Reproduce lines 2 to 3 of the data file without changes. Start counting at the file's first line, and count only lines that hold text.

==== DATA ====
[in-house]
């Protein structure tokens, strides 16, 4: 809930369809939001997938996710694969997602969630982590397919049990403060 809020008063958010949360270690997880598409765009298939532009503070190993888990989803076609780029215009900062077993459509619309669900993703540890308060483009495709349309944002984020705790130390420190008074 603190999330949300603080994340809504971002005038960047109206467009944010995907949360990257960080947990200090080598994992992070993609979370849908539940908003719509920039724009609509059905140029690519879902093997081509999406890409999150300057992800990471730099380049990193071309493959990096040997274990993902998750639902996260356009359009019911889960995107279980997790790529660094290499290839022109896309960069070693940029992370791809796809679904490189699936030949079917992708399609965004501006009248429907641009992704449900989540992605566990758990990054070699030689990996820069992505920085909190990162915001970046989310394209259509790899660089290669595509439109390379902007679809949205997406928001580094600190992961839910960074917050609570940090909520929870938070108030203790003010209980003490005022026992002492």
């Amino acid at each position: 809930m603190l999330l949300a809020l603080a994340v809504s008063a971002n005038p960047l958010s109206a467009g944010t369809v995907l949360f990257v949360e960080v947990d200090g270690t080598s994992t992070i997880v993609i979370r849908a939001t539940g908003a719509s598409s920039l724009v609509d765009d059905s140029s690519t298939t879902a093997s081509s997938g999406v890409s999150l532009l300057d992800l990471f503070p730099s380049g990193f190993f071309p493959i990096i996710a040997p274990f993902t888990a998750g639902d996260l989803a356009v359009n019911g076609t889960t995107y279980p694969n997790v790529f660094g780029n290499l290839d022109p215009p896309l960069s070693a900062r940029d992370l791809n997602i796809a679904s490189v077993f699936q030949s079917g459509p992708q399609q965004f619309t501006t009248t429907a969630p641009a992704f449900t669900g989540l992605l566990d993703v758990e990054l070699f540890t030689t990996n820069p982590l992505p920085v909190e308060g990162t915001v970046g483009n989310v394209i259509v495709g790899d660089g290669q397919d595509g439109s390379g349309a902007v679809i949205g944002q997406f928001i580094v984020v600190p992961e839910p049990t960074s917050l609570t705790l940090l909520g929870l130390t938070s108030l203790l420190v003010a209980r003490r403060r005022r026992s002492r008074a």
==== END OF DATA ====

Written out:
């Protein structure tokens, strides 16, 4: 809930369809939001997938996710694969997602969630982590397919049990403060 809020008063958010949360270690997880598409765009298939532009503070190993888990989803076609780029215009900062077993459509619309669900993703540890308060483009495709349309944002984020705790130390420190008074 603190999330949300603080994340809504971002005038960047109206467009944010995907949360990257960080947990200090080598994992992070993609979370849908539940908003719509920039724009609509059905140029690519879902093997081509999406890409999150300057992800990471730099380049990193071309493959990096040997274990993902998750639902996260356009359009019911889960995107279980997790790529660094290499290839022109896309960069070693940029992370791809796809679904490189699936030949079917992708399609965004501006009248429907641009992704449900989540992605566990758990990054070699030689990996820069992505920085909190990162915001970046989310394209259509790899660089290669595509439109390379902007679809949205997406928001580094600190992961839910960074917050609570940090909520929870938070108030203790003010209980003490005022026992002492």
């Amino acid at each position: 809930m603190l999330l949300a809020l603080a994340v809504s008063a971002n005038p960047l958010s109206a467009g944010t369809v995907l949360f990257v949360e960080v947990d200090g270690t080598s994992t992070i997880v993609i979370r849908a939001t539940g908003a719509s598409s920039l724009v609509d765009d059905s140029s690519t298939t879902a093997s081509s997938g999406v890409s999150l532009l300057d992800l990471f503070p730099s380049g990193f190993f071309p493959i990096i996710a040997p274990f993902t888990a998750g639902d996260l989803a356009v359009n019911g076609t889960t995107y279980p694969n997790v790529f660094g780029n290499l290839d022109p215009p896309l960069s070693a900062r940029d992370l791809n997602i796809a679904s490189v077993f699936q030949s079917g459509p992708q399609q965004f619309t501006t009248t429907a969630p641009a992704f449900t669900g989540l992605l566990d993703v758990e990054l070699f540890t030689t990996n820069p982590l992505p920085v909190e308060g990162t915001v970046g483009n989310v394209i259509v495709g790899d660089g290669q397919d595509g439109s390379g349309a902007v679809i949205g944002q997406f928001i580094v984020v600190p992961e839910p049990t960074s917050l609570t705790l940090l909520g929870l130390t938070s108030l203790l420190v003010a209980r003490r403060r005022r026992s002492r008074a």